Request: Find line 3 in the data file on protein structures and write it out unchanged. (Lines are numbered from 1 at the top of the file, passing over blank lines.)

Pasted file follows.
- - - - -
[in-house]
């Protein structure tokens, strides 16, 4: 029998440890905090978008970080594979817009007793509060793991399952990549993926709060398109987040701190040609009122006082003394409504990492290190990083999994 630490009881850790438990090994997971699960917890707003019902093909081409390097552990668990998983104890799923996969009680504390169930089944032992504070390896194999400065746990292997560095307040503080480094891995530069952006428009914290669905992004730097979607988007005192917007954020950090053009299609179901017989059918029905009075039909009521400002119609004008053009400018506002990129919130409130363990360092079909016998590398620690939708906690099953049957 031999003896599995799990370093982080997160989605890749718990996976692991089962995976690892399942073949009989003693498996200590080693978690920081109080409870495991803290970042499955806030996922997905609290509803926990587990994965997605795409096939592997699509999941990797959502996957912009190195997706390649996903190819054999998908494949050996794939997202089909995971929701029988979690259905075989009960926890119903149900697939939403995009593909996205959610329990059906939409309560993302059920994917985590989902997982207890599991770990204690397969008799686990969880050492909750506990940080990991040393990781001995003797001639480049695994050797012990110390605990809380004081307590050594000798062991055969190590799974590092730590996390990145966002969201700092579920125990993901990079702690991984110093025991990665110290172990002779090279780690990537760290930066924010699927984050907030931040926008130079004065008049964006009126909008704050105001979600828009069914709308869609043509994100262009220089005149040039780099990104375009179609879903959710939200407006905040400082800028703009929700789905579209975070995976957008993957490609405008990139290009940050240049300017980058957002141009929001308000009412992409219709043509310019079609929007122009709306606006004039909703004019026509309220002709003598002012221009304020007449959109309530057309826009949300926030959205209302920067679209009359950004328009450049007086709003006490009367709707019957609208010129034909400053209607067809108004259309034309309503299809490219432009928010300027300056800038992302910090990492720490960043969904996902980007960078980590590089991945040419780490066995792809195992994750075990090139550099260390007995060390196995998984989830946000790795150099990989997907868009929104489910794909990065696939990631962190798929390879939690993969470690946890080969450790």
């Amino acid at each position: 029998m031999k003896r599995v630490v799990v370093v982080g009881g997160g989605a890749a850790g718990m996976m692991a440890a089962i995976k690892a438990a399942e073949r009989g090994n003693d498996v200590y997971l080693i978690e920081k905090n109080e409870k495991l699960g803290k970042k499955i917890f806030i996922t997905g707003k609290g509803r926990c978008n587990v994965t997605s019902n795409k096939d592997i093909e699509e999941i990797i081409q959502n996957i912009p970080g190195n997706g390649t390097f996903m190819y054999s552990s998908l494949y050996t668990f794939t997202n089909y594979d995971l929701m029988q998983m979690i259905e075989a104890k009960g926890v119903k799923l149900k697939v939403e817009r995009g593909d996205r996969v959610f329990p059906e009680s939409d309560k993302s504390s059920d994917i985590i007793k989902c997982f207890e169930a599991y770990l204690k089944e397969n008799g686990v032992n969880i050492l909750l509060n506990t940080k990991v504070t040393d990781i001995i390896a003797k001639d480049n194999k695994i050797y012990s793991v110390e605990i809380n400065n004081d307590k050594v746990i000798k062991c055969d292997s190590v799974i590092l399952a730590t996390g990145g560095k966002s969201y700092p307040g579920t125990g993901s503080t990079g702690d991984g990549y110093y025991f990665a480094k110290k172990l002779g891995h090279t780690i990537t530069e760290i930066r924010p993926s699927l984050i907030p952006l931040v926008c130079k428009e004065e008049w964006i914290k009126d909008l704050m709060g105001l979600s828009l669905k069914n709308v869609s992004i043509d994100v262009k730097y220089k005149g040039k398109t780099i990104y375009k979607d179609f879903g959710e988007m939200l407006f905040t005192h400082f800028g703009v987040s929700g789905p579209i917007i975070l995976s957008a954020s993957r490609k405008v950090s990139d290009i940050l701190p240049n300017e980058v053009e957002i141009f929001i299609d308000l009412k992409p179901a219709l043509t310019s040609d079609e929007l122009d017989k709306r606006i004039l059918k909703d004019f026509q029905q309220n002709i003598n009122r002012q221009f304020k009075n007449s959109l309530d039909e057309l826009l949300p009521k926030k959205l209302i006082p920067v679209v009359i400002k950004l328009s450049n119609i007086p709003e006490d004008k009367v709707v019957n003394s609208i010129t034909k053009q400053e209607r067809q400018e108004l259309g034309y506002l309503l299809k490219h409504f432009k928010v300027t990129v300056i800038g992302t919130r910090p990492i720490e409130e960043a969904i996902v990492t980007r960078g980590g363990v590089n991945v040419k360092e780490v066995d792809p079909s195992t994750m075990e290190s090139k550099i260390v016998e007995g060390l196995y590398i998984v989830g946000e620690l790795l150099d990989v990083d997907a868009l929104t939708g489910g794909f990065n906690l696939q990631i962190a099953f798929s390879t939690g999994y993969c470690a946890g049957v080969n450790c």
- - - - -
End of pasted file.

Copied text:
């Amino acid at each position: 029998m031999k003896r599995v630490v799990v370093v982080g009881g997160g989605a890749a850790g718990m996976m692991a440890a089962i995976k690892a438990a399942e073949r009989g090994n003693d498996v200590y997971l080693i978690e920081k905090n109080e409870k495991l699960g803290k970042k499955i917890f806030i996922t997905g707003k609290g509803r926990c978008n587990v994965t997605s019902n795409k096939d592997i093909e699509e999941i990797i081409q959502n996957i912009p970080g190195n997706g390649t390097f996903m190819y054999s552990s998908l494949y050996t668990f794939t997202n089909y594979d995971l929701m029988q998983m979690i259905e075989a104890k009960g926890v119903k799923l149900k697939v939403e817009r995009g593909d996205r996969v959610f329990p059906e009680s939409d309560k993302s504390s059920d994917i985590i007793k989902c997982f207890e169930a599991y770990l204690k089944e397969n008799g686990v032992n969880i050492l909750l509060n506990t940080k990991v504070t040393d990781i001995i390896a003797k001639d480049n194999k695994i050797y012990s793991v110390e605990i809380n400065n004081d307590k050594v746990i000798k062991c055969d292997s190590v799974i590092l399952a730590t996390g990145g560095k966002s969201y700092p307040g579920t125990g993901s503080t990079g702690d991984g990549y110093y025991f990665a480094k110290k172990l002779g891995h090279t780690i990537t530069e760290i930066r924010p993926s699927l984050i907030p952006l931040v926008c130079k428009e004065e008049w964006i914290k009126d909008l704050m709060g105001l979600s828009l669905k069914n709308v869609s992004i043509d994100v262009k730097y220089k005149g040039k398109t780099i990104y375009k979607d179609f879903g959710e988007m939200l407006f905040t005192h400082f800028g703009v987040s929700g789905p579209i917007i975070l995976s957008a954020s993957r490609k405008v950090s990139d290009i940050l701190p240049n300017e980058v053009e957002i141009f929001i299609d308000l009412k992409p179901a219709l043509t310019s040609d079609e929007l122009d017989k709306r606006i004039l059918k909703d004019f026509q029905q309220n002709i003598n009122r002012q221009f304020k009075n007449s959109l309530d039909e057309l826009l949300p009521k926030k959205l209302i006082p920067v679209v009359i400002k950004l328009s450049n119609i007086p709003e006490d004008k009367v709707v019957n003394s609208i010129t034909k053009q400053e209607r067809q400018e108004l259309g034309y506002l309503l299809k490219h409504f432009k928010v300027t990129v300056i800038g992302t919130r910090p990492i720490e409130e960043a969904i996902v990492t980007r960078g980590g363990v590089n991945v040419k360092e780490v066995d792809p079909s195992t994750m075990e290190s090139k550099i260390v016998e007995g060390l196995y590398i998984v989830g946000e620690l790795l150099d990989v990083d997907a868009l929104t939708g489910g794909f990065n906690l696939q990631i962190a099953f798929s390879t939690g999994y993969c470690a946890g049957v080969n450790c």